The Dangerous Idea of Universal Basic Income

Can unconditional welfare payments finally provide the solution to working poverty in Australia?

By Christopher Valencic

Universal basic income (UBI) has been heralded as the future of welfare and a way to finally bring equality to societies with more than enough money to go around. Anyone who has shared the pleasure of dealing with the monster that is Centrelink will agree that the social welfare structure in Australia is overly bureaucratic and convoluted, imposing significant psychological costs on those who have to engage with the system.

Recent rhetoric dividing “lifters and leaners” in Australia has incorrectly defined the issue of working poverty. Many people on benefits are also holding down jobs to make ends meet. Coupled with rapidly declining welfare payments for every extra dollar they earn, this structure is entrenched, as low-income workers are discouraged from working more by the very make-up of the social welfare system.

This is particularly relevant to younger workers, who will face increased effects of automation, increased casualisation and underemployment and the unprecedented rise of the “gig economy”. Traditional welfare systems are ill equipped to deal with such monumental changes in how the working poor engage with the workforce.

This is where UBI has the opportunity to make a difference – an unconditional, flat payment that is enough to meet an adequate standard of living in a society where full-time, ongoing employment may no longer be the norm. UBI would allow people to pursue whatever they want to do in life, be it artistic endeavour or the next great invention, without the ongoing burden of financial stress. It would also be unaffected by changes in income, so people could pursue paid or unpaid work without facing changes to their welfare payments.

The likes of Mark Zuckerberg, Bill Gates and Elon Musk have fiercely supported UBI as a way to manage the economy of the future. While automation ultimately makes life easier for all, the current social welfare framework isn’t designed to respond to the new challenges that a vastly different economy will throw at it.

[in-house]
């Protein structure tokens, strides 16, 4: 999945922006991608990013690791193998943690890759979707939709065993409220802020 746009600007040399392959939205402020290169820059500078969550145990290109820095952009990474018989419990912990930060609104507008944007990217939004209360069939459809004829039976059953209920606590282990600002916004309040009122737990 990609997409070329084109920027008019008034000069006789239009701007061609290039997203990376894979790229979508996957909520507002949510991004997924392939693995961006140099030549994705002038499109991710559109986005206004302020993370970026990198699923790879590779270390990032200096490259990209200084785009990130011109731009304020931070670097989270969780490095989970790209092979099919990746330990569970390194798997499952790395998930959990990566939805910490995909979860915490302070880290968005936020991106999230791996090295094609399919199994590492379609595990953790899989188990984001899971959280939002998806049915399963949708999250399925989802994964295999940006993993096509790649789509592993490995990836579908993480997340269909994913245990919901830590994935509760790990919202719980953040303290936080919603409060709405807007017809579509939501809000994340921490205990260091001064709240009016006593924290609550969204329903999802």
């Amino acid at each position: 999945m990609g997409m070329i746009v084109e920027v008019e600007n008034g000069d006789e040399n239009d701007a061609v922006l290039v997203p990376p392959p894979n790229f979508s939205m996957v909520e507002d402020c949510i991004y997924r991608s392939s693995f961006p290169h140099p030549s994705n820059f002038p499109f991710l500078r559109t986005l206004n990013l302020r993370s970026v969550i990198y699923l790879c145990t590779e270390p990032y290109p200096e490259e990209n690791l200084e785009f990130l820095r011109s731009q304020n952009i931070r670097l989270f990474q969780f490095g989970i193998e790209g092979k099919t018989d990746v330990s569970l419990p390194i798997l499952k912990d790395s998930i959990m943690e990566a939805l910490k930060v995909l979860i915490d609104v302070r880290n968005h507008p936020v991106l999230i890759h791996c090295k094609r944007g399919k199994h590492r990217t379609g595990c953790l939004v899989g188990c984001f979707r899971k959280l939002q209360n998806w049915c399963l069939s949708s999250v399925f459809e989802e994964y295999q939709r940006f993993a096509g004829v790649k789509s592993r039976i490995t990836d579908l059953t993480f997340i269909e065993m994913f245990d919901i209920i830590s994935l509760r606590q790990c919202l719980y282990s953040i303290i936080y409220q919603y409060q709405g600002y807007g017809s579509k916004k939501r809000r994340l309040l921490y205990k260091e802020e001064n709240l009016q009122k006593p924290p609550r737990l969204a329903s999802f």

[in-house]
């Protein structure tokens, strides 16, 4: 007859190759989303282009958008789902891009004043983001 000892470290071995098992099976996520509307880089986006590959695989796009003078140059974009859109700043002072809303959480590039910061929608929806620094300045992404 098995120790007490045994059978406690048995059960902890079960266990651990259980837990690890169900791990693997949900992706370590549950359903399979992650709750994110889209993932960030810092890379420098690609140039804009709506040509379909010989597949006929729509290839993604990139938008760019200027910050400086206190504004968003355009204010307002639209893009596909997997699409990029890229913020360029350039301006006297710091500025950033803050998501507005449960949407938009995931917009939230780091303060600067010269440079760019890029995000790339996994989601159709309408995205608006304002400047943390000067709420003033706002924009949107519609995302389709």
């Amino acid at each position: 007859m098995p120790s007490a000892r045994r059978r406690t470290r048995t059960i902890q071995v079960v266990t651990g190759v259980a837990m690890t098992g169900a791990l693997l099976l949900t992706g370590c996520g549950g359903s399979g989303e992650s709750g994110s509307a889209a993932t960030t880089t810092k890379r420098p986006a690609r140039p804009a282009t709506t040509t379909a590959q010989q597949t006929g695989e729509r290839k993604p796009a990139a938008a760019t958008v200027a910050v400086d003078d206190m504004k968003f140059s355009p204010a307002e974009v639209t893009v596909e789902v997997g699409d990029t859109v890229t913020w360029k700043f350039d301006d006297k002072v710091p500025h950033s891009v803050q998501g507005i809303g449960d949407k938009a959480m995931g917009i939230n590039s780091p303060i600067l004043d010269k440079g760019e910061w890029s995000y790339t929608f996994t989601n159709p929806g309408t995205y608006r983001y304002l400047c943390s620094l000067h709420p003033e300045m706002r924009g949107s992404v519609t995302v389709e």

The goal of early economists was to work out how humans could increase their leisure and decrease their misery. These scholars envisaged a world where we might only need to work to stop getting bored and maintain social circles. However, we’ve created a society where working hard is admirable and the working poor must resign themselves to the status quo lest they be labelled a “leaner”.

However, despite trials around the world pointing to some positive effects, UBI seems unlikely to gain significant credibility in Australian corridors of power. A fully utopian UBI, with all other social services removed (free education, Medicare, the HECS-HELP system), would raise serious alarm bells. Additionally, a non-discriminating UBI would not address the intricacies of localised or even individual poverty, such as the needs of rural Australians and those affected by disability or chronic illness.

But the introduction of a UBI in Australia, while maintaining current social services, would pose a massive fiscal task for our government, especially when the words “debt and deficit” would all but shut down the discussion. UNSW’s own Associate Professor Gigi Foster is at the forefront of the debate in Australia and has suggested that a UBI system that provided $20,000 to every Australian adult would cost nearly twice the amount of our current social welfare bill, amounting to a total of around 20% of the current GDP. Selling this policy at an election would no doubt be disastrous, the prospects of increased tax rates across the board turning voters away in droves.

It’s hard to see how a fully-fledged UBI could gain traction in the policy space of welfare in Australia. However, I would argue that there is significant scope to undertake local trials to analyse the possibility of a UBI-lite in Australia. For young people, who have their whole potential in front of them, and who can reap the returns of good health and education, such a policy move could somewhat future-proof Australian economic prosperity in a global economy that seems increasingly precarious and uncertain.